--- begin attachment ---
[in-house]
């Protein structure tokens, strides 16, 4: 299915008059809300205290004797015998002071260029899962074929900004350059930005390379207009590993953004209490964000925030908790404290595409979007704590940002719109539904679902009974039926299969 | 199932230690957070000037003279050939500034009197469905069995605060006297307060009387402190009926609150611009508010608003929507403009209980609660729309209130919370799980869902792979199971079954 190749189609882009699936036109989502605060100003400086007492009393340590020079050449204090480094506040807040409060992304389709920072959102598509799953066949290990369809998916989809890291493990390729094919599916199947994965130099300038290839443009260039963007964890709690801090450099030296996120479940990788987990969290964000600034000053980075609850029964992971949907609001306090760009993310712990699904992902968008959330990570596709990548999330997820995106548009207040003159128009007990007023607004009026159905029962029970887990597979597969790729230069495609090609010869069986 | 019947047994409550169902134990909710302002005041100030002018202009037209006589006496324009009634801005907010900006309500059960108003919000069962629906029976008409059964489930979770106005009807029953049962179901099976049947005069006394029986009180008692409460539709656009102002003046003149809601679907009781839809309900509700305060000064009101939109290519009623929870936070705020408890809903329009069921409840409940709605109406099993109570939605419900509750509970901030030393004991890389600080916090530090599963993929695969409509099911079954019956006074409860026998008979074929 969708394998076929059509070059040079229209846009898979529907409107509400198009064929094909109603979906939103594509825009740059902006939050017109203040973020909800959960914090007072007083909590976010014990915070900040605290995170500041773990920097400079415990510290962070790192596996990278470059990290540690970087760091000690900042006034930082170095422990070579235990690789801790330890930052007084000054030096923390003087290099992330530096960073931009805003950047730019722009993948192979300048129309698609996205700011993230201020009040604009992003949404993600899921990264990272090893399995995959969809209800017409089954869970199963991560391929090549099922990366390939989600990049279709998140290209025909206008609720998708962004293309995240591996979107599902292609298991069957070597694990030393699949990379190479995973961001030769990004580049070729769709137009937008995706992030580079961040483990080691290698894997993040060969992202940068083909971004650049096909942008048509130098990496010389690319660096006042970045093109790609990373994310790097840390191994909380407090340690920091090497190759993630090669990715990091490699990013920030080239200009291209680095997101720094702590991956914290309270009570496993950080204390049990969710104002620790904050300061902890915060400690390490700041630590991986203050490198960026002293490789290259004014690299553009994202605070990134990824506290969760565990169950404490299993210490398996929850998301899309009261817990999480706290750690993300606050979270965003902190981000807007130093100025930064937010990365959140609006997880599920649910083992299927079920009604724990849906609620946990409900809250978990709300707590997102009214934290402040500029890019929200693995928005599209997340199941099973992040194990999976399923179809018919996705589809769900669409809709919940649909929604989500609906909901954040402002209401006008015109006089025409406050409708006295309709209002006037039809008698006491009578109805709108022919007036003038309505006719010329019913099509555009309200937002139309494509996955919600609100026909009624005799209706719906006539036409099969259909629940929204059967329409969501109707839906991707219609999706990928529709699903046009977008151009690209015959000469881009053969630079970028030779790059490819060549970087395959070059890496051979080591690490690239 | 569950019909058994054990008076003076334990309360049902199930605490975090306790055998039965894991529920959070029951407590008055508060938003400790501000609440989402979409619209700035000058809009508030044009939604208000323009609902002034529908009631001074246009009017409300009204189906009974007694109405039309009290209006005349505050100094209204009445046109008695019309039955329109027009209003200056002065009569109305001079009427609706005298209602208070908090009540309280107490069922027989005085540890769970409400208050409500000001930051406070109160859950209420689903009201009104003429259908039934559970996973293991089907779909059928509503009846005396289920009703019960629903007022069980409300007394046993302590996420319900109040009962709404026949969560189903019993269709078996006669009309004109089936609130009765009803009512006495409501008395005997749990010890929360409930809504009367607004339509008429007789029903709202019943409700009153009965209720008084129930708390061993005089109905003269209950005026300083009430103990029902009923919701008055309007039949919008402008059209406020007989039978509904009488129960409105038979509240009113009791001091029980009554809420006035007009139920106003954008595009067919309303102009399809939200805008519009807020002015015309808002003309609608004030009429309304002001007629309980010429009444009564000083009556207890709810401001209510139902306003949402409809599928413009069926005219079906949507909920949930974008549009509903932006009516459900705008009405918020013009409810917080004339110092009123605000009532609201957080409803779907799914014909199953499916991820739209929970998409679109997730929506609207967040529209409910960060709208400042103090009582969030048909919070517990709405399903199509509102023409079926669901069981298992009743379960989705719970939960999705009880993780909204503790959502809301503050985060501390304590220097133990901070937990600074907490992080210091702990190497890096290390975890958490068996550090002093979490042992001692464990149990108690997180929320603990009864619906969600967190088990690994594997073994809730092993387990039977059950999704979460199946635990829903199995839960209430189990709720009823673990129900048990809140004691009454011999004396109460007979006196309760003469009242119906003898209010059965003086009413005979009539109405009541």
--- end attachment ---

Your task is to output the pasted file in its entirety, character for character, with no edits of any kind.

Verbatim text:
[in-house]
């Protein structure tokens, strides 16, 4: 299915008059809300205290004797015998002071260029899962074929900004350059930005390379207009590993953004209490964000925030908790404290595409979007704590940002719109539904679902009974039926299969 | 199932230690957070000037003279050939500034009197469905069995605060006297307060009387402190009926609150611009508010608003929507403009209980609660729309209130919370799980869902792979199971079954 190749189609882009699936036109989502605060100003400086007492009393340590020079050449204090480094506040807040409060992304389709920072959102598509799953066949290990369809998916989809890291493990390729094919599916199947994965130099300038290839443009260039963007964890709690801090450099030296996120479940990788987990969290964000600034000053980075609850029964992971949907609001306090760009993310712990699904992902968008959330990570596709990548999330997820995106548009207040003159128009007990007023607004009026159905029962029970887990597979597969790729230069495609090609010869069986 | 019947047994409550169902134990909710302002005041100030002018202009037209006589006496324009009634801005907010900006309500059960108003919000069962629906029976008409059964489930979770106005009807029953049962179901099976049947005069006394029986009180008692409460539709656009102002003046003149809601679907009781839809309900509700305060000064009101939109290519009623929870936070705020408890809903329009069921409840409940709605109406099993109570939605419900509750509970901030030393004991890389600080916090530090599963993929695969409509099911079954019956006074409860026998008979074929 969708394998076929059509070059040079229209846009898979529907409107509400198009064929094909109603979906939103594509825009740059902006939050017109203040973020909800959960914090007072007083909590976010014990915070900040605290995170500041773990920097400079415990510290962070790192596996990278470059990290540690970087760091000690900042006034930082170095422990070579235990690789801790330890930052007084000054030096923390003087290099992330530096960073931009805003950047730019722009993948192979300048129309698609996205700011993230201020009040604009992003949404993600899921990264990272090893399995995959969809209800017409089954869970199963991560391929090549099922990366390939989600990049279709998140290209025909206008609720998708962004293309995240591996979107599902292609298991069957070597694990030393699949990379190479995973961001030769990004580049070729769709137009937008995706992030580079961040483990080691290698894997993040060969992202940068083909971004650049096909942008048509130098990496010389690319660096006042970045093109790609990373994310790097840390191994909380407090340690920091090497190759993630090669990715990091490699990013920030080239200009291209680095997101720094702590991956914290309270009570496993950080204390049990969710104002620790904050300061902890915060400690390490700041630590991986203050490198960026002293490789290259004014690299553009994202605070990134990824506290969760565990169950404490299993210490398996929850998301899309009261817990999480706290750690993300606050979270965003902190981000807007130093100025930064937010990365959140609006997880599920649910083992299927079920009604724990849906609620946990409900809250978990709300707590997102009214934290402040500029890019929200693995928005599209997340199941099973992040194990999976399923179809018919996705589809769900669409809709919940649909929604989500609906909901954040402002209401006008015109006089025409406050409708006295309709209002006037039809008698006491009578109805709108022919007036003038309505006719010329019913099509555009309200937002139309494509996955919600609100026909009624005799209706719906006539036409099969259909629940929204059967329409969501109707839906991707219609999706990928529709699903046009977008151009690209015959000469881009053969630079970028030779790059490819060549970087395959070059890496051979080591690490690239 | 569950019909058994054990008076003076334990309360049902199930605490975090306790055998039965894991529920959070029951407590008055508060938003400790501000609440989402979409619209700035000058809009508030044009939604208000323009609902002034529908009631001074246009009017409300009204189906009974007694109405039309009290209006005349505050100094209204009445046109008695019309039955329109027009209003200056002065009569109305001079009427609706005298209602208070908090009540309280107490069922027989005085540890769970409400208050409500000001930051406070109160859950209420689903009201009104003429259908039934559970996973293991089907779909059928509503009846005396289920009703019960629903007022069980409300007394046993302590996420319900109040009962709404026949969560189903019993269709078996006669009309004109089936609130009765009803009512006495409501008395005997749990010890929360409930809504009367607004339509008429007789029903709202019943409700009153009965209720008084129930708390061993005089109905003269209950005026300083009430103990029902009923919701008055309007039949919008402008059209406020007989039978509904009488129960409105038979509240009113009791001091029980009554809420006035007009139920106003954008595009067919309303102009399809939200805008519009807020002015015309808002003309609608004030009429309304002001007629309980010429009444009564000083009556207890709810401001209510139902306003949402409809599928413009069926005219079906949507909920949930974008549009509903932006009516459900705008009405918020013009409810917080004339110092009123605000009532609201957080409803779907799914014909199953499916991820739209929970998409679109997730929506609207967040529209409910960060709208400042103090009582969030048909919070517990709405399903199509509102023409079926669901069981298992009743379960989705719970939960999705009880993780909204503790959502809301503050985060501390304590220097133990901070937990600074907490992080210091702990190497890096290390975890958490068996550090002093979490042992001692464990149990108690997180929320603990009864619906969600967190088990690994594997073994809730092993387990039977059950999704979460199946635990829903199995839960209430189990709720009823673990129900048990809140004691009454011999004396109460007979006196309760003469009242119906003898209010059965003086009413005979009539109405009541």